Apple sued over the only innovation in the iPhone 6S

Old Apple logo - Wikimedia CommonsWhen the iPhone 6S and iWatch came out they was greeted by a loud sounding yawn even though Apple insisted that its haptic technology was worth buying because it was “super, cool and innovative”.

However not only did the iPhone 6S fail to interest so many people as Apple’s earlier models, it would appear that the haptic technology was not that innovative and Apple was not thinking different at all.

Immersion has accused Apple and carrier AT&T of infringement of three of its patents in the latest iPhone models and Apple watches.

Immersion has 2,100 issued or pending patents worldwide covering various aspects and commercial applications of haptic or touch feedback technology, has asked the US International Trade Commission to ban the import of the specified iPhone and

Company CEO Victor Viegas named in the actions the iPhone 6, iPhone 6 Plus, iPhone 6s, iPhone 6s Plus, Apple Watch,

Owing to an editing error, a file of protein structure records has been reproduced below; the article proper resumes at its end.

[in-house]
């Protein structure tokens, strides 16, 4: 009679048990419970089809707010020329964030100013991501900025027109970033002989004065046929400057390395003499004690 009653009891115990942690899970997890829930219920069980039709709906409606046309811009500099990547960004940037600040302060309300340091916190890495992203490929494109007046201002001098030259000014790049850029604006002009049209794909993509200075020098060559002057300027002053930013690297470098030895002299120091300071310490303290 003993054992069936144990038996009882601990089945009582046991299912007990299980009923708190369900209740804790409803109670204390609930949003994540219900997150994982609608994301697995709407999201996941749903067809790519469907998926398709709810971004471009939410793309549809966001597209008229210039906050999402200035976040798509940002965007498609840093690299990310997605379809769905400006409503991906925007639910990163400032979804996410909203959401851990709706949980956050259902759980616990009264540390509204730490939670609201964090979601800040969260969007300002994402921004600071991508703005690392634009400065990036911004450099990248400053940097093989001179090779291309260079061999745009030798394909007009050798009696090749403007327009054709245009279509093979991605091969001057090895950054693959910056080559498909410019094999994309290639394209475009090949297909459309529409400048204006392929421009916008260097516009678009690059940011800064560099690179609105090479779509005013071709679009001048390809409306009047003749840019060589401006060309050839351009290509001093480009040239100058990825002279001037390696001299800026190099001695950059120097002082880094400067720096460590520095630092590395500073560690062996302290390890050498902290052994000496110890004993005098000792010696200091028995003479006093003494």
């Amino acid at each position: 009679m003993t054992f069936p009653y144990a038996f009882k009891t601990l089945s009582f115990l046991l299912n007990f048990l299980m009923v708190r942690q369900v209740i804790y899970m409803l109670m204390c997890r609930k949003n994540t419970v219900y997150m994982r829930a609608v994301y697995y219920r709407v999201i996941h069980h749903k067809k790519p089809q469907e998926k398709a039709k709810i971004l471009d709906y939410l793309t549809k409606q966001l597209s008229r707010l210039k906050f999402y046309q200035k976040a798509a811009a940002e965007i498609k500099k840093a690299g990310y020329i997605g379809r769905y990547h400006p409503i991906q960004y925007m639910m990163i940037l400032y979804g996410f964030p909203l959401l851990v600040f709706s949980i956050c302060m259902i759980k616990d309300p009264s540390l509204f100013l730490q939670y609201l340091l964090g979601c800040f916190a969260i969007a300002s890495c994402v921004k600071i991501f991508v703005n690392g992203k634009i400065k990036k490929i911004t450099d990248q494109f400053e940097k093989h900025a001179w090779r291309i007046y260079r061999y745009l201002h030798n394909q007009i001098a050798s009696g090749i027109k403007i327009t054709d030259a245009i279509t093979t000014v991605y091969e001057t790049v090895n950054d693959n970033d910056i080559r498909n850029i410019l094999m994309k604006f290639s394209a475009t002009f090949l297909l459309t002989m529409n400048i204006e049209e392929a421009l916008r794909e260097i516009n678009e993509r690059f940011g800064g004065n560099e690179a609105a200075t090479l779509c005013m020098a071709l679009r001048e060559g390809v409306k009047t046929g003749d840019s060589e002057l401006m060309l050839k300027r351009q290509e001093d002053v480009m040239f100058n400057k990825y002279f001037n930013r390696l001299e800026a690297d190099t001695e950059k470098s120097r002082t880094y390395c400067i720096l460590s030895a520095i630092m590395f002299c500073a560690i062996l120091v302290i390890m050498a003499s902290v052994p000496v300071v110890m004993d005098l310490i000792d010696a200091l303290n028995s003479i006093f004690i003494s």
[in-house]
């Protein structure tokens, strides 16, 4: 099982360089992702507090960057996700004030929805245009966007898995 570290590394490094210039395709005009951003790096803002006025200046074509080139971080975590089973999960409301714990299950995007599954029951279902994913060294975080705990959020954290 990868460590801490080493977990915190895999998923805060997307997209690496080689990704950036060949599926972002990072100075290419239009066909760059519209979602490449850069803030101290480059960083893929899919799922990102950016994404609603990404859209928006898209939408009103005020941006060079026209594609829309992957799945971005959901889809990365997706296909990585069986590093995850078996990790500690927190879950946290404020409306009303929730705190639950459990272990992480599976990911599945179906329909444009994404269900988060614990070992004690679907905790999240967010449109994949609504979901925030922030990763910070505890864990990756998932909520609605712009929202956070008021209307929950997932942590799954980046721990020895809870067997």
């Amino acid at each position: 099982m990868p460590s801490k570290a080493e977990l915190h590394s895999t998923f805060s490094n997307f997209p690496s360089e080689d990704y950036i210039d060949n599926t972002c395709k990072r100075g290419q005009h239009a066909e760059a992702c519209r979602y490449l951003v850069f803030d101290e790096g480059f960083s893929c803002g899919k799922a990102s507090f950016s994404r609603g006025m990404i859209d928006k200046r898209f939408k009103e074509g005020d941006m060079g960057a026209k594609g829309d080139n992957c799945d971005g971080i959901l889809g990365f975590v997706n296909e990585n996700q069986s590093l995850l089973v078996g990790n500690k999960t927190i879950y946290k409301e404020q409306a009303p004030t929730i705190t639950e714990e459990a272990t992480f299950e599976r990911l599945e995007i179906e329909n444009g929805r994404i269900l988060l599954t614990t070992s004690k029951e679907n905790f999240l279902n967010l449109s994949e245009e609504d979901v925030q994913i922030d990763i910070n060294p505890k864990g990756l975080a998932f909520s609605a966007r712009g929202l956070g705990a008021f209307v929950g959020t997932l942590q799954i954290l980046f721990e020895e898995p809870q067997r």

Apple Watch Sport and Apple Watch Edition are using its tech, the claim runs.

“While we are pleased to see others in the industry recognize the value of haptics and adopt it in their products, it is important for us to protect our business against infringement of our intellectual property in order to preserve the ecosystem we have built and the investments that we have made in continuing to advance haptic experiences. We will vigorously defend the intellectual property we have developed when it is infringed,” he said.

The Apple Watch has haptic features promoted under the names Force Touch and Taptic Engine, according to the complaint.

The patents involved include No. 8,619,051, which refers to a haptic feedback system with stored effects, and U.S. Patent No. 8,773,356, which refers to a method and apparatus for providing tactile sensations. The complaint also charges the iPhone 6s and iPhone 6s Plus with infringing its U.S. Patent No. 8,659,571, which refers to an “Interactivity Model for Shared Feedback on Mobile Devices.”